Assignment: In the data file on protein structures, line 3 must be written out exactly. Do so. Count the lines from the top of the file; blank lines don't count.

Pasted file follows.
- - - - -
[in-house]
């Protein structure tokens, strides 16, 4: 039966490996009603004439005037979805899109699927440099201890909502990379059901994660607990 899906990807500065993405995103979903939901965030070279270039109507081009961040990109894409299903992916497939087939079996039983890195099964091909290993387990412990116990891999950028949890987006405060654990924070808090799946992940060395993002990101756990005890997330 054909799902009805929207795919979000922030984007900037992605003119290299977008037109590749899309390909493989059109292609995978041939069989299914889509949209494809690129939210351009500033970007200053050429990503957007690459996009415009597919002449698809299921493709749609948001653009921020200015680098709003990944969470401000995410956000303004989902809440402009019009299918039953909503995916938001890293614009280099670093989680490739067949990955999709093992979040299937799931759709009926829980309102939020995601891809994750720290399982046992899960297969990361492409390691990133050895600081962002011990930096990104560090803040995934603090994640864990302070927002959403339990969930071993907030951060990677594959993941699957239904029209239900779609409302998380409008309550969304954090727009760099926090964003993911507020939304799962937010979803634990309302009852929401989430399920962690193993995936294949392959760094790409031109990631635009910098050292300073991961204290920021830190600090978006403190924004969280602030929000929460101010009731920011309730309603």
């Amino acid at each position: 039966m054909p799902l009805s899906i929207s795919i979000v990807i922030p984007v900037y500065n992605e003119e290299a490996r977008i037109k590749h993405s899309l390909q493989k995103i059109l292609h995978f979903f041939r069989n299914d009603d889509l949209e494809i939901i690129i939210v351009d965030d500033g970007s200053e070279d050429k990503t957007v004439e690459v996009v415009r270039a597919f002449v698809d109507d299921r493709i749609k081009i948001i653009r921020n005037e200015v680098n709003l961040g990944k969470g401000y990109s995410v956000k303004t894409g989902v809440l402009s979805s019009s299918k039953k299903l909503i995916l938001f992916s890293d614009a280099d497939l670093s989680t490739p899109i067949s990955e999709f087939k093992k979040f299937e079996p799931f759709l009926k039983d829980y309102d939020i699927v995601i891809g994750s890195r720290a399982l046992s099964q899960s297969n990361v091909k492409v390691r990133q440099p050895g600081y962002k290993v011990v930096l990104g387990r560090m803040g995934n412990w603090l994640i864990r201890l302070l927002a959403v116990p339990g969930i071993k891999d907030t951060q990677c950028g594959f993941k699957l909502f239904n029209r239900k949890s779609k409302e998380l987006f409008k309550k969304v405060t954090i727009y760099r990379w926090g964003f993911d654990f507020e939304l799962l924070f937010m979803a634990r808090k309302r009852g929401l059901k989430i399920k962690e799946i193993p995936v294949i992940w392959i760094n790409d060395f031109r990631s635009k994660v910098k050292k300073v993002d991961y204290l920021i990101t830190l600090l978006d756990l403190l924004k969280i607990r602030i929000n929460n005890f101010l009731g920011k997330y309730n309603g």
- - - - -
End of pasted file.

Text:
């Amino acid at each position: 039966m054909p799902l009805s899906i929207s795919i979000v990807i922030p984007v900037y500065n992605e003119e290299a490996r977008i037109k590749h993405s899309l390909q493989k995103i059109l292609h995978f979903f041939r069989n299914d009603d889509l949209e494809i939901i690129i939210v351009d965030d500033g970007s200053e070279d050429k990503t957007v004439e690459v996009v415009r270039a597919f002449v698809d109507d299921r493709i749609k081009i948001i653009r921020n005037e200015v680098n709003l961040g990944k969470g401000y990109s995410v956000k303004t894409g989902v809440l402009s979805s019009s299918k039953k299903l909503i995916l938001f992916s890293d614009a280099d497939l670093s989680t490739p899109i067949s990955e999709f087939k093992k979040f299937e079996p799931f759709l009926k039983d829980y309102d939020i699927v995601i891809g994750s890195r720290a399982l046992s099964q899960s297969n990361v091909k492409v390691r990133q440099p050895g600081y962002k290993v011990v930096l990104g387990r560090m803040g995934n412990w603090l994640i864990r201890l302070l927002a959403v116990p339990g969930i071993k891999d907030t951060q990677c950028g594959f993941k699957l909502f239904n029209r239900k949890s779609k409302e998380l987006f409008k309550k969304v405060t954090i727009y760099r990379w926090g964003f993911d654990f507020e939304l799962l924070f937010m979803a634990r808090k309302r009852g929401l059901k989430i399920k962690e799946i193993p995936v294949i992940w392959i760094n790409d060395f031109r990631s635009k994660v910098k050292k300073v993002d991961y204290l920021i990101t830190l600090l978006d756990l403190l924004k969280i607990r602030i929000n929460n005890f101010l009731g920011k997330y309730n309603g």